From OncoLog, October 2013, Vol. 58,
miR-200 MicroRNAs Slow Tumor Growth
The miR-200 family of microRNAs may hinder angiogenesis and cancer
progression in lung, ovarian, kidney, and basal-like breast cancers,
according to a recent preclinical study.
MicroRNAs, including the miR-200 family, regulate gene activation and
expression. “We initially looked at miR-200 because we have an approach
for delivering these molecules with nanoparticles, and miR-200 is known
to inhibit the epithelial-mesenchymal transition associated with cancer
progression and metastasis,” said Anil Sood, M.D., a professor in the
Departments of Gynecologic Oncology and Cancer Biology at The
University of Texas MD Anderson Cancer Center and the senior author of
the study’s report.
To clarify the mechanisms of miR-200’s regulation of cancer growth and
spread, Dr. Sood and his colleagues first analyzed tumor samples from
The Cancer Genome Atlas for expression of all five miR-200 family
members. Higher expression of miR-200 in lung, ovarian, kidney, or
basal-like breast cancers was associated with longer overall survival.
An analysis of miR-200 expression in cancer cell lines revealed an
angiogenesis network involving the cytokines interleukin-8 (IL-8) and
CXCL1. Further analysis of publicly available microarray databases
showed higher IL-8 and CXCL1 levels in lung, ovarian, kidney, and
basal-like breast cancers than those in luminal breast cancer subtypes.
Also, high IL-8 levels were associated with poor survival rates in
patients with lung, ovarian, kidney, and basal-like breast cancers but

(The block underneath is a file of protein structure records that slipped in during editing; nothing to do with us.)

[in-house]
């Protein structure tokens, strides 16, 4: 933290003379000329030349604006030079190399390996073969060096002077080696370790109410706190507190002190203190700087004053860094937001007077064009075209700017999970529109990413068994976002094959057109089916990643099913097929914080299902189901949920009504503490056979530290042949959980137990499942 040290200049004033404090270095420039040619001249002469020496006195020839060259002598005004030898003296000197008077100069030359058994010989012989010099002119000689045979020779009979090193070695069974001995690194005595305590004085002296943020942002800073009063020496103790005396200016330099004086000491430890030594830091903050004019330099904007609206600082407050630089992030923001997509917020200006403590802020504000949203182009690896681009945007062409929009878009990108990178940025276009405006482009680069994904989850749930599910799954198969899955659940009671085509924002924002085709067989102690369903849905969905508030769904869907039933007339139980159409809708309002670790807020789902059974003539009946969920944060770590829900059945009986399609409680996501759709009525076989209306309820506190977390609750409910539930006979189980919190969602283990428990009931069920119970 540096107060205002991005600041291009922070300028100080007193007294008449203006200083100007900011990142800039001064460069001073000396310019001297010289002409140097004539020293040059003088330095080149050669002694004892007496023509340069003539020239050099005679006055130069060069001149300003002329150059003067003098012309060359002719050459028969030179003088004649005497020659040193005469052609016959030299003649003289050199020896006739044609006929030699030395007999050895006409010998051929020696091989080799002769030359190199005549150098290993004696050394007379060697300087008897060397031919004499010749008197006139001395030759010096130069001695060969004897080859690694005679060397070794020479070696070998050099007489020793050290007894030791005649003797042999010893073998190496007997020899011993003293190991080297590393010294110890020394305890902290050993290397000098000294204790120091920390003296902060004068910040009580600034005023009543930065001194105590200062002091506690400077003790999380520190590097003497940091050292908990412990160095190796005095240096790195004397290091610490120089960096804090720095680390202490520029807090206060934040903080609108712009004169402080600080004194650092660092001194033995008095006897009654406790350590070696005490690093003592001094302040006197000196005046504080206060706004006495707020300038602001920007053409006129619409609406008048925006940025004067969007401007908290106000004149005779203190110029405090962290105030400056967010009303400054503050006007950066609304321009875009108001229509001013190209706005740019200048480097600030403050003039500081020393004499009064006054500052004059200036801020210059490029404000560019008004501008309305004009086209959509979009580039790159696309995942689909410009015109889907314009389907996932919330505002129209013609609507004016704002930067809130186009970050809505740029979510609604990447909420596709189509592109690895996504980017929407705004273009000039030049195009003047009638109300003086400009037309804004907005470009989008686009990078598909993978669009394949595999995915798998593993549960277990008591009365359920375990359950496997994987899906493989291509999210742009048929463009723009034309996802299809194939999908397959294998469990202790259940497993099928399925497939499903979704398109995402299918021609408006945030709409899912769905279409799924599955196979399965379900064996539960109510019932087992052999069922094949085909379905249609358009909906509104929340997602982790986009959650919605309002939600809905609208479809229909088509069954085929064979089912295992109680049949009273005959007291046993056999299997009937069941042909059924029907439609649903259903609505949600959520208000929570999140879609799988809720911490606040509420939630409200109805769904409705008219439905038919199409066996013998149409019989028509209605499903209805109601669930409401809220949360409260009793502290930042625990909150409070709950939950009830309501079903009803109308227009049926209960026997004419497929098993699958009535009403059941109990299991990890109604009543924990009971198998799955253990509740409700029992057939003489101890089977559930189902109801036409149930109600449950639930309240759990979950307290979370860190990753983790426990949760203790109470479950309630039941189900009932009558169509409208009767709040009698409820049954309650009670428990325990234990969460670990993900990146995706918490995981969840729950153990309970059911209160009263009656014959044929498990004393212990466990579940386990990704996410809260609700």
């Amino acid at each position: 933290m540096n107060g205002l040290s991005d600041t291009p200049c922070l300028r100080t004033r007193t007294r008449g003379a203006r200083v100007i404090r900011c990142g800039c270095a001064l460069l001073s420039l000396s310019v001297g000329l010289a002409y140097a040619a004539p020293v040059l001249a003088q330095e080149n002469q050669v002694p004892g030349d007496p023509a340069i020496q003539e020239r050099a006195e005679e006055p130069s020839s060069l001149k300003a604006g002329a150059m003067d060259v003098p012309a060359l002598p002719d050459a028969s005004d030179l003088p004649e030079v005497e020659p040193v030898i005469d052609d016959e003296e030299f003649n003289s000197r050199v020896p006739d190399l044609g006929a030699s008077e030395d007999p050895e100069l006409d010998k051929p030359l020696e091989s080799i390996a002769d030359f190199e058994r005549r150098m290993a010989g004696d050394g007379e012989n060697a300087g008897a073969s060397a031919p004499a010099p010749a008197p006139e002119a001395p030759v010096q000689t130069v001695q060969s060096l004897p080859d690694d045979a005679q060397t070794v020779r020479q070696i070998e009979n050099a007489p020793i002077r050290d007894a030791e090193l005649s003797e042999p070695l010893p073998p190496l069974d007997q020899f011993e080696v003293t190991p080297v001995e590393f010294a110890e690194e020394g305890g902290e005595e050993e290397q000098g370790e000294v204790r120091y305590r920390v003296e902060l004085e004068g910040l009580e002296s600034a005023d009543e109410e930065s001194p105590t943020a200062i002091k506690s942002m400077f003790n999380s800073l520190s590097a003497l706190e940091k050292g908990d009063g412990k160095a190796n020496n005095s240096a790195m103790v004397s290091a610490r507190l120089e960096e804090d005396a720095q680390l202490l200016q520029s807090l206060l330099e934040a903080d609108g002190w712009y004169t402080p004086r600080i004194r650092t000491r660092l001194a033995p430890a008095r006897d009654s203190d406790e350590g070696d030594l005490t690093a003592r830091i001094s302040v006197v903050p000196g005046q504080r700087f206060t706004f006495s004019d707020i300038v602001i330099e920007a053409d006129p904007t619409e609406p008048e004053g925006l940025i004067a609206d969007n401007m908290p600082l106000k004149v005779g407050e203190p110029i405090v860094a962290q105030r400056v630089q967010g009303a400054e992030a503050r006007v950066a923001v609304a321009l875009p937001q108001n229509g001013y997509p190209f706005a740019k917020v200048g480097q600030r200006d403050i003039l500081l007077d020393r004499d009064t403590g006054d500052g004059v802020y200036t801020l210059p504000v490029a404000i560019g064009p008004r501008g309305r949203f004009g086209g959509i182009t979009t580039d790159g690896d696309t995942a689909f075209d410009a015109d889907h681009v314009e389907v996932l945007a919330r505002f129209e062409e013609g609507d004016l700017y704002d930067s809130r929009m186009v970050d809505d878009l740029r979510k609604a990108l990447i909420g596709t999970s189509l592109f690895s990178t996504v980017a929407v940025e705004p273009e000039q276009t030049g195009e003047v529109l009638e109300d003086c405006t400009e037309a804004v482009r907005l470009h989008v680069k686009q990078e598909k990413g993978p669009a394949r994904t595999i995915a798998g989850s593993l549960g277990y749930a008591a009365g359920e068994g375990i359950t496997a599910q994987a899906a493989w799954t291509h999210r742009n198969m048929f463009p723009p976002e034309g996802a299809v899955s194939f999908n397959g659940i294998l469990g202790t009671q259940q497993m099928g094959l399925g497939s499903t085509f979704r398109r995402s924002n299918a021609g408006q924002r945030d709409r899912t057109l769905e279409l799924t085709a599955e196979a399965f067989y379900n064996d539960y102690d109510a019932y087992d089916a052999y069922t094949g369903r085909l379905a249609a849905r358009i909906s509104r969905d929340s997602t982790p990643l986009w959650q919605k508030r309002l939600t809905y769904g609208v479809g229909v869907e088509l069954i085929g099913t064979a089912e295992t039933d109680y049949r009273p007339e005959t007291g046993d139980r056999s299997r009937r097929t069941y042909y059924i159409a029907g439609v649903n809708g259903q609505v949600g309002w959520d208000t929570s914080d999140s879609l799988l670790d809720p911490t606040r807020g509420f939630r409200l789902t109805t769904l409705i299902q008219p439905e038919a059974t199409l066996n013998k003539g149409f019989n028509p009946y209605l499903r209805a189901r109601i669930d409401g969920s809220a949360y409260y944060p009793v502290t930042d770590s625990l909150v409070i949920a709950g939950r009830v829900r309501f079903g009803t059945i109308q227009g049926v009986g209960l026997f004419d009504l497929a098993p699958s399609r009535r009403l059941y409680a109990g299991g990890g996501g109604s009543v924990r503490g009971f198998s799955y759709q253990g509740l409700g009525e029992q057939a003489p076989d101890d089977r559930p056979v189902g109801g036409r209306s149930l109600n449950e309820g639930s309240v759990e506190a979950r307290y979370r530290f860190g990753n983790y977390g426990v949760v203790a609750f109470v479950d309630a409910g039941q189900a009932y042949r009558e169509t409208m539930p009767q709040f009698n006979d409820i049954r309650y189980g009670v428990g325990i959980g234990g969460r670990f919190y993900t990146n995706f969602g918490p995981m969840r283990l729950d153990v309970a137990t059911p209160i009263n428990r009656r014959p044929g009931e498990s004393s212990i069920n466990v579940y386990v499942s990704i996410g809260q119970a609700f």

not those with luminal breast cancer. These findings led to experiments
in which miR-200 treatment decreased levels of IL-8 and CXCL1 in lung,
ovarian, kidney, and basal-like breast cancer cell lines.
When these cancers were grown in mice, miR-200 delivered in fatty
nanoparticles caused steep reductions in tumor size and blood vessel
density compared with controls treated with nanoliposomes loaded with
nontargeted microRNA. The mice with ovarian cancer also exhibited
reductions in circulating IL-8 levels. Two miR-200 members in
combination, delivered to the tumor vasculature through chitosan
nanoparticles, reduced the size and number of ovarian cancer metastases
by 92% compared with controls. In another group of mice with ovarian
cancer, the chitosan nanoparticles decreased the primary and metastatic
tumor burden and reduced angiogenesis with no apparent toxicity.
The study was reported in the March edition of Nature Communications.
The authors wrote that because circulating IL-8 levels strongly
correlated with tumor burden, IL-8 may be a biomarker for patients who
would benefit from miR-200 therapy.
information, talk to your physician, visit www.mdanderson.org, or call askMDAnderson at 877-632-6789.
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